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Continuous water fountain

  1. Dec 16, 2008 #1
    Hello, i am trying to remember the name of the guy who created a water fountain that seemed to recycle its own water by using pressure or something in order to siphon it back up to the start. I can't remember the era this guy was from but i am pretty sure it was before electricity so probably several centuries ago. I saw it on the history channel last year if that helps. I do not remember him having to do anything to make it work. It seemed like the water fell in a large bowl which emptied out to closed bowl beneath which had a tube connected to it that lead back up to the start.

    I am thinking that maybe the large bowl had enough water in it pushing down on the water beneath that the water beneath traveled back up to the top.

    any ideas on the name? or how to make a fountain like this? i.e. a fountain that does not require electricity or pumps to continue operating.
     
  2. jcsd
  3. Dec 16, 2008 #2

    Danger

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    I vaguely remember that this topic popped up a couple of years ago.
    Regardless, it won't work. Thermodynamics would be violated, as it would essentially be a perpetual motion machine. It would take more energy to get the water back up than you can gain by dropping it.
     
  4. Dec 16, 2008 #3

    russ_watters

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    This is a classic and ancient example of a perpetual motion machine, possibly invented by Vittorio Zonca in the late 1500s. It's called the "perverted siphon". Needless to say, it does not work. http://www.lhup.edu/~dsimanek/museum/people/people.htm (he's about a third of the way down on this page)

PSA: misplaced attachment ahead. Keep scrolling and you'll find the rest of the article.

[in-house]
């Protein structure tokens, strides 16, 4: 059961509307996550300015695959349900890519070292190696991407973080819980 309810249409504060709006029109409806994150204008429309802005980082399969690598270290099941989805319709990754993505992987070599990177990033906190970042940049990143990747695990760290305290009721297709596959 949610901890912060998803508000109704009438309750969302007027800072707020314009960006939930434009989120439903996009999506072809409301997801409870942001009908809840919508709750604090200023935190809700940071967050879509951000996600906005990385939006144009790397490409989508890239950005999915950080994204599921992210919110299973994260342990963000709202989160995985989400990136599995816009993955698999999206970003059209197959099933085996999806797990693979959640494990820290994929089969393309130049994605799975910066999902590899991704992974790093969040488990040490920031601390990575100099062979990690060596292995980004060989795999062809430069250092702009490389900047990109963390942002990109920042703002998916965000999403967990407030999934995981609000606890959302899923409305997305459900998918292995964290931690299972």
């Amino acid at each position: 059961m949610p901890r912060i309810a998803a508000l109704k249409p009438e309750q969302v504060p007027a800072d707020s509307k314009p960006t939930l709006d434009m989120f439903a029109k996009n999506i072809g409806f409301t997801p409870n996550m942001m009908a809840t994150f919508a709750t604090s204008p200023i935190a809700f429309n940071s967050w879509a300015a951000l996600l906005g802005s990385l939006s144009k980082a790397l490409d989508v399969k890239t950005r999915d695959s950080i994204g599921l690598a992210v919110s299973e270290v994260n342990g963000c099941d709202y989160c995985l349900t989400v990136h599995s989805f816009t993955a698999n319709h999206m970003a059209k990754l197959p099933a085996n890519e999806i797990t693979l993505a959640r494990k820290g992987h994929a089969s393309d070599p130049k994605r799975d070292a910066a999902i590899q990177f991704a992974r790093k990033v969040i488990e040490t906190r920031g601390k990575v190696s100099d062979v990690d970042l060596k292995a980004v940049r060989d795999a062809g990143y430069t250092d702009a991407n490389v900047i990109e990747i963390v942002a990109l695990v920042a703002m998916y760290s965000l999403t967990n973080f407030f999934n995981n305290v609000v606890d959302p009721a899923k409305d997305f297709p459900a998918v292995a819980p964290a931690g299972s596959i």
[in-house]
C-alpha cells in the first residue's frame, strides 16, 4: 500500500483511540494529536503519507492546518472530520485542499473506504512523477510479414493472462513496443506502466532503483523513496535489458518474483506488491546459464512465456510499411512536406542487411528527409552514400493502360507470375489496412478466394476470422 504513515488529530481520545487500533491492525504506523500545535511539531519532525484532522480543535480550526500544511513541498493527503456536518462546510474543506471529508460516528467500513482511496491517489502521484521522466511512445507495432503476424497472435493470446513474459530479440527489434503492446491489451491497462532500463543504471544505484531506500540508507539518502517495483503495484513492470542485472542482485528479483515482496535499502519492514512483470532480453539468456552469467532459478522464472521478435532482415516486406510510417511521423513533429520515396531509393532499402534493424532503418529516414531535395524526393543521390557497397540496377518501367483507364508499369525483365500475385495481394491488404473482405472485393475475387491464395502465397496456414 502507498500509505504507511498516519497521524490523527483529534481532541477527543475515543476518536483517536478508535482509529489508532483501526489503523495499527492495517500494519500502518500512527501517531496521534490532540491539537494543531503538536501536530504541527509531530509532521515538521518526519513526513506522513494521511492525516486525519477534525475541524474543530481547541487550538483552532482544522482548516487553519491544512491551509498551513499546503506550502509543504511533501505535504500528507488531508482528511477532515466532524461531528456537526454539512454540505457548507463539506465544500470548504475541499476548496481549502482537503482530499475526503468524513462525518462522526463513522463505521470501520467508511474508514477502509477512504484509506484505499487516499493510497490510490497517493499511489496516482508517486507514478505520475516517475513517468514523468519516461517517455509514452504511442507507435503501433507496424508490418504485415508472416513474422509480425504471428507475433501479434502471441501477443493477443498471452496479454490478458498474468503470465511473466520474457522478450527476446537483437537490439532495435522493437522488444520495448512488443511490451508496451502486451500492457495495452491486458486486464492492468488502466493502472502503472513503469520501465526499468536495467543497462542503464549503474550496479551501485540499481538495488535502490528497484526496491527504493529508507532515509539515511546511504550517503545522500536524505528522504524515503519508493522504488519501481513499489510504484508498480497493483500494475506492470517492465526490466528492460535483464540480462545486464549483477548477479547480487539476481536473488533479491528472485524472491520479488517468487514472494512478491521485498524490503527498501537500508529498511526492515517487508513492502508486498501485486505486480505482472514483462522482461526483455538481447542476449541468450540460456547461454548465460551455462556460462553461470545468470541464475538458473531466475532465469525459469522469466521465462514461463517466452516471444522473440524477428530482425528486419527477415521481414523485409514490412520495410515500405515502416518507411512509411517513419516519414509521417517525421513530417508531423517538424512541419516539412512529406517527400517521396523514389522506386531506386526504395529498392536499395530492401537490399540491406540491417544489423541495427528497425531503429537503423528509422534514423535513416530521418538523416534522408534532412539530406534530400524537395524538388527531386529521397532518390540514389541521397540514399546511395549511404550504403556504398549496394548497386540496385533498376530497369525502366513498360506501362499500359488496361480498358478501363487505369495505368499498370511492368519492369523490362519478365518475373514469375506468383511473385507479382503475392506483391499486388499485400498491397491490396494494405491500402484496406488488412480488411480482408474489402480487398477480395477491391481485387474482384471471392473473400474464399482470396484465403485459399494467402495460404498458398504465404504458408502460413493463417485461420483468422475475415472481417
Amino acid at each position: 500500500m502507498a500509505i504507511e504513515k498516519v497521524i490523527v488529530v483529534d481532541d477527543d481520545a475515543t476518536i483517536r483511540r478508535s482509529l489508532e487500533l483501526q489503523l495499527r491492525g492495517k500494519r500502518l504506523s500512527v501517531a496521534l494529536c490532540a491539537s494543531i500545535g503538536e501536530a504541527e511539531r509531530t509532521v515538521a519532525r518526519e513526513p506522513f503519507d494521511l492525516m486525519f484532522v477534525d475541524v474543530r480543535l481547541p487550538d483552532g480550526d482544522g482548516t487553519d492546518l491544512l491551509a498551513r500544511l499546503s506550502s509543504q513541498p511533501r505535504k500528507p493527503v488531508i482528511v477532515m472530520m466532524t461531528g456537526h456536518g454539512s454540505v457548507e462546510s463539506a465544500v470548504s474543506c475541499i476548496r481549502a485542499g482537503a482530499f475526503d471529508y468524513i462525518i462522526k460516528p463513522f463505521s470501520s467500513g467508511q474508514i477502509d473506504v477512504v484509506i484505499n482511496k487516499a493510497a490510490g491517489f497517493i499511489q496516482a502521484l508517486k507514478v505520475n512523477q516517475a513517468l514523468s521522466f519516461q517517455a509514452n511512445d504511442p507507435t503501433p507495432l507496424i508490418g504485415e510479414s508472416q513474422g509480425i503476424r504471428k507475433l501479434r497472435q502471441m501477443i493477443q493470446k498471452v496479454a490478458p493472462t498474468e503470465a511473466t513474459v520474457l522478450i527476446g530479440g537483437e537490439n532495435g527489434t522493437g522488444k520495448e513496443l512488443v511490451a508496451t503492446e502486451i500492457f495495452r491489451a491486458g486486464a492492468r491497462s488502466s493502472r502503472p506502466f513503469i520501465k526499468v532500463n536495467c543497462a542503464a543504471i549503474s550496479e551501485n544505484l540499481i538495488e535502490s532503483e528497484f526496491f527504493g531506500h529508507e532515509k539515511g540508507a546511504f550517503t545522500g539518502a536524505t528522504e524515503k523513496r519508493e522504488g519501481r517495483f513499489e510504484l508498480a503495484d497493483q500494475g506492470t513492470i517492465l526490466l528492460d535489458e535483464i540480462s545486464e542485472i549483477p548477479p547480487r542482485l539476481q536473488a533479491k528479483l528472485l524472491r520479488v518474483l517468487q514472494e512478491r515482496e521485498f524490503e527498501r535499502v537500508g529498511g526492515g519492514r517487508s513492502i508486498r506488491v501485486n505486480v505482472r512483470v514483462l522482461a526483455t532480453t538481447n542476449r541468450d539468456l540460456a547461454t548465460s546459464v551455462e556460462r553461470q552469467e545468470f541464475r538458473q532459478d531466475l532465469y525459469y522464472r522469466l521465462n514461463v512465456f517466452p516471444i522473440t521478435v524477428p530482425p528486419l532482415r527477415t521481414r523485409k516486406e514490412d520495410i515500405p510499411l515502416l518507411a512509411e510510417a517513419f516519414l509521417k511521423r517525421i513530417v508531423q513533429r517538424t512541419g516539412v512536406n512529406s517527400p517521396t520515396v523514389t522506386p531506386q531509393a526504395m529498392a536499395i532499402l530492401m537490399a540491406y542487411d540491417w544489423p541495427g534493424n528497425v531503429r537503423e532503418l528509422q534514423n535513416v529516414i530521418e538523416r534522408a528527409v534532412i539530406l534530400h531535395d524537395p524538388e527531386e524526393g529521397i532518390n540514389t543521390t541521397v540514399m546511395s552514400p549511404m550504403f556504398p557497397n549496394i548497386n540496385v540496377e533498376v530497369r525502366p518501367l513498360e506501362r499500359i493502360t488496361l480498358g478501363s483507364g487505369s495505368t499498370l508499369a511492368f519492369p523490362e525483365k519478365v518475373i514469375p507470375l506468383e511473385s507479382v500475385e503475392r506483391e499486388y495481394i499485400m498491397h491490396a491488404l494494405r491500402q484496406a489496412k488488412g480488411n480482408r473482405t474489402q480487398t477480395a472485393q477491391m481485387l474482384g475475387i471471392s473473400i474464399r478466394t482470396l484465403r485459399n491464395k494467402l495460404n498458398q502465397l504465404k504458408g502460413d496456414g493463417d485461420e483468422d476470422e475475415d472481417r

5. Dec 17, 2008 #4
    Hero of Alexandra designed some fountains that more or less match the OP's description (but actually powered by gravity like a grandfather clock).
     
  6. Apr 20, 2009 #5
    Are most people here of the general idea that the concept of extracting energy from source such as this wishful almost foolish thinking?
    Just a question.
     
  7. Apr 20, 2009 #6
    Many years ago, I worked at a summer camp in the Sierras that had a fresh water spring they had to pump over a 100 foot high hill. The put a pump about 50 feet below the spring, and pumped it over the 150 foot elevation with a special pump, called a ram pump (see http://www.animatedsoftware.com/pumpglos/ram_pump.htm). It took about 5 gallons of input water to get one gallon over the hill, so no perpetual motion.
     
  8. Apr 20, 2009 #7

    rcgldr

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    I recall a TV episode about a very long vertical tube placed into the ocean, with a resultant small fountain of water being spouted out the top, without requiring wave action as most of these devices require. What was stated to be happening was low salinity water at the bottom of the tube was being heated as it rose, becoming less dense than the surrounding saltier water at lesser depths. The process resulted in low salinity water being cycled to the top of the ocean, trading off salinity and heat for the flow. It didn't appear to be a hoax (someone could have simply put a pump in the pipe).